Housing

Scottish MSPs want your ideas on tackling homelessness

A Scottish Parliament committee is exploring the 'Housing First' strategy, but wants more ideas on how to help people off the streets

homeless deaths

Politicians at the Scottish Parliament in Edinburgh are looking for new ideas on how best to tackle homelessness.

Holyrood’s local government and communities committee wants to know more about why people are living on the streets, and whether the services designed to help people in housing crises are really working.

And Scotland’s MSPs are open to exploring the “Housing First” strategy taking off in the United States and other parts of Europe.

Rather than make homeless people through bureaucratic hurdles in hostels and pass various good behaviour tests to make sure they are “housing ready,” the strategy sees homeless people placed in a house first before support is provided from a distance.

We want to hear views on a wide variety of housing and homelessness issues

“On the committee’s visits to homeless shelters across Scotland, we heard that many still face the misery of homelessness and rough sleeping in our cities and rural areas,” said committee convener, the SNP’s Bob Doris.

“We now want to hear views on a wide variety of housing and homelessness issues across Scotland. Our committee also want to explore best practice internationally when it comes to tackling homelessness.”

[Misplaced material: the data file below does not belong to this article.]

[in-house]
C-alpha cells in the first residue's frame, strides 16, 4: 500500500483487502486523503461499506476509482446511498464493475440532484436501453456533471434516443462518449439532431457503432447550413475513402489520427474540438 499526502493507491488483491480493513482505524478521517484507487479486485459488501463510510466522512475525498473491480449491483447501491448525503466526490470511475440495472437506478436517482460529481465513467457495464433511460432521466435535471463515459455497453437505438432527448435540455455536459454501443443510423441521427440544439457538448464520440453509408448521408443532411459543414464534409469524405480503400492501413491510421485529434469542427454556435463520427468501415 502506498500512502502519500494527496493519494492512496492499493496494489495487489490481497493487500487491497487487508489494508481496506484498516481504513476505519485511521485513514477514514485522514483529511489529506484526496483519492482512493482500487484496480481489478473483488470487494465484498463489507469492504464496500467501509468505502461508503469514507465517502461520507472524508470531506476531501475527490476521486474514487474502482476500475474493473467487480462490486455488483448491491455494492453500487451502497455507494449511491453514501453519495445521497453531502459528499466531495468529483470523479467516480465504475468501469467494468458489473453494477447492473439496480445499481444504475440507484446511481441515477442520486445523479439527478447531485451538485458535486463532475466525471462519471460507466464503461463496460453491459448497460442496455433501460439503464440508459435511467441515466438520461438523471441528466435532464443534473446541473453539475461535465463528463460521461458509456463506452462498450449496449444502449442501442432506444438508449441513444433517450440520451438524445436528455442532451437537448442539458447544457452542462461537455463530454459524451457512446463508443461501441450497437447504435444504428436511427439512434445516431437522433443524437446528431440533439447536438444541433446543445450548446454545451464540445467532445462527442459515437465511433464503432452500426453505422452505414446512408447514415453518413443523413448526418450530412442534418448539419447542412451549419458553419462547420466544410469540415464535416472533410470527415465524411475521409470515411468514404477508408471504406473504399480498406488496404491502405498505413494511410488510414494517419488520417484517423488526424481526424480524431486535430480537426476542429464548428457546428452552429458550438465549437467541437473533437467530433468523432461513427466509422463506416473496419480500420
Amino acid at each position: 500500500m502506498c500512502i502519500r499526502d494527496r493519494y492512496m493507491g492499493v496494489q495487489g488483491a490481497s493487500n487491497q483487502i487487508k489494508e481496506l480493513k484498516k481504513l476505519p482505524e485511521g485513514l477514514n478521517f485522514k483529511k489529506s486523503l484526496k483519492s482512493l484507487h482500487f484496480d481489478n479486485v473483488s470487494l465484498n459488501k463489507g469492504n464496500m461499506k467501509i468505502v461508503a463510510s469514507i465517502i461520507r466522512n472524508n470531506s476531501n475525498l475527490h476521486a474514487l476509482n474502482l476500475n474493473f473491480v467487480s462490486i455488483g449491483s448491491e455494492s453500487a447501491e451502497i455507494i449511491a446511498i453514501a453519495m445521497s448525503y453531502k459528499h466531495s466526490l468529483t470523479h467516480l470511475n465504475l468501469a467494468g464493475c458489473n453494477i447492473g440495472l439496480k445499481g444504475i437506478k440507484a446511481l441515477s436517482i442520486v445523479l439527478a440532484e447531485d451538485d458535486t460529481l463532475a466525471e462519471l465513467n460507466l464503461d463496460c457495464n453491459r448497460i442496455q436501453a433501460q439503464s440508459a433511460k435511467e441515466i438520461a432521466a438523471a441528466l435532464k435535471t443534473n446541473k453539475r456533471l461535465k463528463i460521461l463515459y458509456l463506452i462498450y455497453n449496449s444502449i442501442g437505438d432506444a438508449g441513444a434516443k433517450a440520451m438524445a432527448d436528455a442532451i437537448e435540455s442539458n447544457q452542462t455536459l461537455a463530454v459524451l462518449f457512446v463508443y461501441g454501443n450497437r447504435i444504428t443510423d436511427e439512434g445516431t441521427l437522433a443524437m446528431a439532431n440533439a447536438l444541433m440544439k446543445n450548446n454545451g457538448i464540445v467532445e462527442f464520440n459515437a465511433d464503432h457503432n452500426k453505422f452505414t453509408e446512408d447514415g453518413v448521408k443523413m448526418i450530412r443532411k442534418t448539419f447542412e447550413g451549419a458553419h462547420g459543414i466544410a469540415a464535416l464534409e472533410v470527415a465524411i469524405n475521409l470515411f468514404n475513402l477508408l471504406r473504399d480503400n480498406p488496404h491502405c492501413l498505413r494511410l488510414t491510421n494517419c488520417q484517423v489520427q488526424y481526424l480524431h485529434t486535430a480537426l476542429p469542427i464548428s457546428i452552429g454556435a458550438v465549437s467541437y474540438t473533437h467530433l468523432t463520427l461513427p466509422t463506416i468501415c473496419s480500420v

Doris cited Finland’s experiment with Housing First, saying it was worth exploring the idea that “once the person has a stable home, they can address issues that caused them to be at risk of homelessness in the first place.”

A recent study on Housing First by researchers at the University of York showed great promise for the model in the UK. People housed by services using the Housing First approach noted better physical and mental health, a fall in drug use and anti-social behavior, and greater contact with family.

Researchers found potential annual savings in emergency housing costs and services ranged between £3,048 and £4,794 per person.

Eddie, 61, a volunteer with charity Simon Community Scotland who was homeless for two years, said: “I’d encourage homeless people, groups and the general public to send across their views to the Holyrood committee. This is a chance for your voice to be heard.”

Photo: Gary Knight via flickr, CC

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